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'Yes, We Can' Still Help Honduras

The Obama administration should now tell Arias that it views his approach as highly undesirable. Were Obama, even belatedly, to suggest that Arias change his tune, at least to the extent of not giving further legitimacy to Zelaya's return by force, it probably would not prevent a civil war. However, it might diminish the legitimacy with which Zelaya's return will be viewed by the world.

It might also change the nature of the press coverage in the United States which, when not ignoring the Honduran crisis, has generally put a spin on it favorable to Chávez, Zelaya, and Obama and opposed to the interim government. A change in the way that the people of the United States perceive what's happening would be a very good thing. It might make some of the ideas suggested here more palatable in the United States, even among Obama's legion of worshipers.

Obama should tell Chávez, politely but firmly, to shut up, get out of Honduras, and have his friends do the same. Chávez would probably ignore and giggle about such advice, but he might not.

Obama, not Bush the Evil and Sulphurous One, is now the president of the United States. Unless Obama's apology tours have been worthless, this might be seen internationally as conferring at least a modicum of legitimacy on Honduran resistance to Zelaya's attempts to ignore the Honduran constitution and regain the presidency by force.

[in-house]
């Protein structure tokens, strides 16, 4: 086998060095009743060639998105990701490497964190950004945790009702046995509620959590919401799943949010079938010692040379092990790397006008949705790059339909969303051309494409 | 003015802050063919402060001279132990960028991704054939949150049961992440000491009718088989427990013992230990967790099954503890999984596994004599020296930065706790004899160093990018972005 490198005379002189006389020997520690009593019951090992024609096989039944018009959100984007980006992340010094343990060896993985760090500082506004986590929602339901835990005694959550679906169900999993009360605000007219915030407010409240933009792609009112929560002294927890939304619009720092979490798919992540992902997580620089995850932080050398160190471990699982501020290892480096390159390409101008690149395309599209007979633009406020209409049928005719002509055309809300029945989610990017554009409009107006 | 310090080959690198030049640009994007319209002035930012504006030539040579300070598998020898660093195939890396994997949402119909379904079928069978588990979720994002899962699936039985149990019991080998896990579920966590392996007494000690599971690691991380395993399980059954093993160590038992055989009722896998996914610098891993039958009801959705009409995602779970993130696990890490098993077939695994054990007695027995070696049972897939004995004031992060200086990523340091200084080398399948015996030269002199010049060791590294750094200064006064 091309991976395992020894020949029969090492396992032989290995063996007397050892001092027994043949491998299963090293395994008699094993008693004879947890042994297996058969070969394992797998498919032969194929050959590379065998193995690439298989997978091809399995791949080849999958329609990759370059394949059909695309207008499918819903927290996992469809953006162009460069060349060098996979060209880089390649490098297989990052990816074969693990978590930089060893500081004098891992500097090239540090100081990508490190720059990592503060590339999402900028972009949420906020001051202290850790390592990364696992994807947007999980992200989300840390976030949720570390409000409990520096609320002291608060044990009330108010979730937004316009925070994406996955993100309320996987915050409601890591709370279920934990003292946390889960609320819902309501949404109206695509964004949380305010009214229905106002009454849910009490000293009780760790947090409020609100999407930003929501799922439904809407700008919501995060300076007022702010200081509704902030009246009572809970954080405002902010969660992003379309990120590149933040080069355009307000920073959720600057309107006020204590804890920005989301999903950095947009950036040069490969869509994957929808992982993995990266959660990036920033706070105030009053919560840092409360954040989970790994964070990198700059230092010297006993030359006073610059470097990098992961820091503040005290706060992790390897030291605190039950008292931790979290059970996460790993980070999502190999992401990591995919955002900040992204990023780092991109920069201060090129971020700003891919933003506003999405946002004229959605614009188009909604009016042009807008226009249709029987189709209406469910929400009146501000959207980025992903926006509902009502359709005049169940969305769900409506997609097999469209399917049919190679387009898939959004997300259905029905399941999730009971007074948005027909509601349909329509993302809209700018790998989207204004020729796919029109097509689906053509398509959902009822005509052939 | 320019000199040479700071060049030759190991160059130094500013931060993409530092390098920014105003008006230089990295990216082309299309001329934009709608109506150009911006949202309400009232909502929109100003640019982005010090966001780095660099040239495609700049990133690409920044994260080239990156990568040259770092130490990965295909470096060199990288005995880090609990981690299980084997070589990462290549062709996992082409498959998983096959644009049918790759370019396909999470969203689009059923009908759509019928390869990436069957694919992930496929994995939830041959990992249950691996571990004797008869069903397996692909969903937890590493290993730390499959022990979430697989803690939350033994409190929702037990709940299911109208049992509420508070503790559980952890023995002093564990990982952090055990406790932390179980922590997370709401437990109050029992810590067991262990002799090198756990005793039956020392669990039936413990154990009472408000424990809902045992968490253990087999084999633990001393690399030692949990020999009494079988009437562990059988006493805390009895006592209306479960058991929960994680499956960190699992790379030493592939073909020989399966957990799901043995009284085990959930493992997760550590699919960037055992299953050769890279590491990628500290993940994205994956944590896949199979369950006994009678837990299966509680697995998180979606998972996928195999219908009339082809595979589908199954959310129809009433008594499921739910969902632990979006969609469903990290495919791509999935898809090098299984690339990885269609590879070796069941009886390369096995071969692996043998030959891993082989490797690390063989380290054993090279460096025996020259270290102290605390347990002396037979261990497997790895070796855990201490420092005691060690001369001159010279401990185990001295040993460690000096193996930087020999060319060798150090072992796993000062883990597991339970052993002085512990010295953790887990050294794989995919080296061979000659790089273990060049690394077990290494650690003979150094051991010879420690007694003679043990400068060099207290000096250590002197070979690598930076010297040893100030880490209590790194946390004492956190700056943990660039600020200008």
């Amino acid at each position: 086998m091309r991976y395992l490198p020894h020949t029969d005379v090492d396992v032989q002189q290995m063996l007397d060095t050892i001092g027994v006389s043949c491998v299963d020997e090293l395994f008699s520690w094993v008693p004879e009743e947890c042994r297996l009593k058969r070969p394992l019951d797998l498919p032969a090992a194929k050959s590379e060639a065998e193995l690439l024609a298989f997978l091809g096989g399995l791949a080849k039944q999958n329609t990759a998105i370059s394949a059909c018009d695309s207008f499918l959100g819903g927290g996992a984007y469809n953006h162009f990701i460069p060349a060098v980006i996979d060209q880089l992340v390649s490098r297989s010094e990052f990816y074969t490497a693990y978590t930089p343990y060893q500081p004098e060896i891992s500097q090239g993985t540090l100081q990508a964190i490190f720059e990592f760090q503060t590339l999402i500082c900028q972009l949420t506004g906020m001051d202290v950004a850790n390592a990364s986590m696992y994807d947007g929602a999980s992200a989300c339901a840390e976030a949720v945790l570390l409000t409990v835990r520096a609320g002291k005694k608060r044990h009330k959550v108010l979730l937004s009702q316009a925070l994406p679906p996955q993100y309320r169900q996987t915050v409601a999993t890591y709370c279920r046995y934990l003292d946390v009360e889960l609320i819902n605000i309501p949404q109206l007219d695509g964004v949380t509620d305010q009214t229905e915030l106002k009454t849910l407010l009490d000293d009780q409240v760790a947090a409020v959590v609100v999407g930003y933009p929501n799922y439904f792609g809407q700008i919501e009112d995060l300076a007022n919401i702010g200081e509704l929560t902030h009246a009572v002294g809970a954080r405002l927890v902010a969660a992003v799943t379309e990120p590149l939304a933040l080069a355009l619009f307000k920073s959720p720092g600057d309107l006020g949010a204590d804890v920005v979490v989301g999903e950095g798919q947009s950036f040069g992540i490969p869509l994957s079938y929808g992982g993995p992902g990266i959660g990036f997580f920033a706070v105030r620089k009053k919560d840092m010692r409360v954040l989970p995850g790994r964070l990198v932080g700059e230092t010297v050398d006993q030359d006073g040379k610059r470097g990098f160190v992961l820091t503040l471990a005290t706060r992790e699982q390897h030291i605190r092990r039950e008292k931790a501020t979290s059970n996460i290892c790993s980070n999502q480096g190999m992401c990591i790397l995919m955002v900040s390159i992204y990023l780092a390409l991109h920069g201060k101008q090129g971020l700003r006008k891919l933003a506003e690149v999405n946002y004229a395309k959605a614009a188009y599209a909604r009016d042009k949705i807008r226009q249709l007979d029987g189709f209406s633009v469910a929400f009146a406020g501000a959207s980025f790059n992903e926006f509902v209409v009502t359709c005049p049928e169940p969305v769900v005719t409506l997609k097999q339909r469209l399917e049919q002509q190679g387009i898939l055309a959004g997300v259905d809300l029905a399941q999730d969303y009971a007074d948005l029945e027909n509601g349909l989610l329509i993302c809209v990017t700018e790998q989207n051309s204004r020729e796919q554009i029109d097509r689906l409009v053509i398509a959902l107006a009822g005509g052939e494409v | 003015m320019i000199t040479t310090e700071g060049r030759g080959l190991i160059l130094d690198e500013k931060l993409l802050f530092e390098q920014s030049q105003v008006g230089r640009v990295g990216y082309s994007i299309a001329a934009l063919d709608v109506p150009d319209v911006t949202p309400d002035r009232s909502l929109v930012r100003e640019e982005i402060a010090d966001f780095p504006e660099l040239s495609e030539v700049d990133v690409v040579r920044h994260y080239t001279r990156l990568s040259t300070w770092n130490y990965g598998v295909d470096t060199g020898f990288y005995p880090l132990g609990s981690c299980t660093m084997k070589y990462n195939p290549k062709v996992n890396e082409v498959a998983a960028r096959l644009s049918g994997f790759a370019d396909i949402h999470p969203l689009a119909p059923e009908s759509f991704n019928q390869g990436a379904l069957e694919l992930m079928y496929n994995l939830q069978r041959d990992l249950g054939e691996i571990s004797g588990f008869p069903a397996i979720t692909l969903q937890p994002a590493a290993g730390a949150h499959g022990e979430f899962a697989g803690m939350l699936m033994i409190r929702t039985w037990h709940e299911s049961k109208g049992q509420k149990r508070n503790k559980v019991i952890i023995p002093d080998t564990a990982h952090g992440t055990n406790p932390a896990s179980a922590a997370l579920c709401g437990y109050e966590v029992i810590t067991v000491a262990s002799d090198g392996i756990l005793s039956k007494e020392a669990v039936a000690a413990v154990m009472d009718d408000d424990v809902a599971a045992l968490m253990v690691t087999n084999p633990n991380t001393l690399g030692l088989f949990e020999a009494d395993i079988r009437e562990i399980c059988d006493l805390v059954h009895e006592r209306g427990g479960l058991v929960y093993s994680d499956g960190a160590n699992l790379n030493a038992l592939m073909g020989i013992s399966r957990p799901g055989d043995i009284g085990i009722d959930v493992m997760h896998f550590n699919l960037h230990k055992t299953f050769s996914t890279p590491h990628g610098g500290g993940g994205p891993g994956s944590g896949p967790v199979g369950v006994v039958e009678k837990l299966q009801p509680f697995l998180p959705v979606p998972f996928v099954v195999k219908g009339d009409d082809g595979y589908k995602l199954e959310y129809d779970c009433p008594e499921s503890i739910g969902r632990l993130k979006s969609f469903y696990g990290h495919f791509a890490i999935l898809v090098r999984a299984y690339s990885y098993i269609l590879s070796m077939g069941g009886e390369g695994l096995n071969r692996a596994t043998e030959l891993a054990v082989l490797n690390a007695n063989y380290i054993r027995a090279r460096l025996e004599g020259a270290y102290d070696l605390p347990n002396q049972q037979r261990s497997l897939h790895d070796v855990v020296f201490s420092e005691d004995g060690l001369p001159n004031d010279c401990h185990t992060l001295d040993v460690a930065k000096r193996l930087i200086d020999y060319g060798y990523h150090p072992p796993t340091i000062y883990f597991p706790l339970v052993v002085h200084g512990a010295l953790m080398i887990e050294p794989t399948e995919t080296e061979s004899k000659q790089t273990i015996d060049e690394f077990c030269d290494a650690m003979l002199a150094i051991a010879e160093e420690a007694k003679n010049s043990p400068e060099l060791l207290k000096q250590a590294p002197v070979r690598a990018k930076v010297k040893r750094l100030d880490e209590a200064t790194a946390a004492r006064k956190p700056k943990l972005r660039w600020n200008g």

Obama -- along with Chávez -- will deserve much of the blame for a Honduran civil war. Obama should state, publicly and clearly, that the negotiations in Costa Rica failed because of Zelaya's intransigence, which he, Arias, and Chávez stiffened. Obama should also acknowledge that Zelaya's return, which he and Chávez sought, will cause a civil war. These, unlike the subjects of his earlier apology tours, are things for which Obama needs to apologize personally; he did them.

Obama should disassociate his administration from Chávez and Zelaya, recognize the interim government as the only viable government in Honduras, exchange ambassadors with Honduras, and provide such "humanitarian aid" as may be requested by that government. The recently reinstated diplomatic relations with Venezuela should again be severed, with specific reference to Chávez's interference in Honduras. This would be a loud expression of displeasure at Chávez's activities. As a practical matter, there is very little value in having a United States ambassador in Venezuela and a Venezuelan ambassador in Washington, and it confers unwarranted legitimacy upon the Chávez government.

That legitimacy should instead be conferred upon the Honduran interim government.

Washington should do everything it can to diminish further Chávez's already shrinking oil revenues. Venezuelan crude oil has many impurities and is difficult and costly to refine. Much of that happens at refineries in the United States, unfortunately under Venezuelan ownership. Some of the "economic stimulus" funds now being wasted elsewhere should be used to promote more domestic oil drilling in the United States and even the construction of a few new refineries. Independently of everything else, these would be good things. The economic effects on Venezuela might not be felt for a long time, but the anticipation of those effects would be immediate and salutary.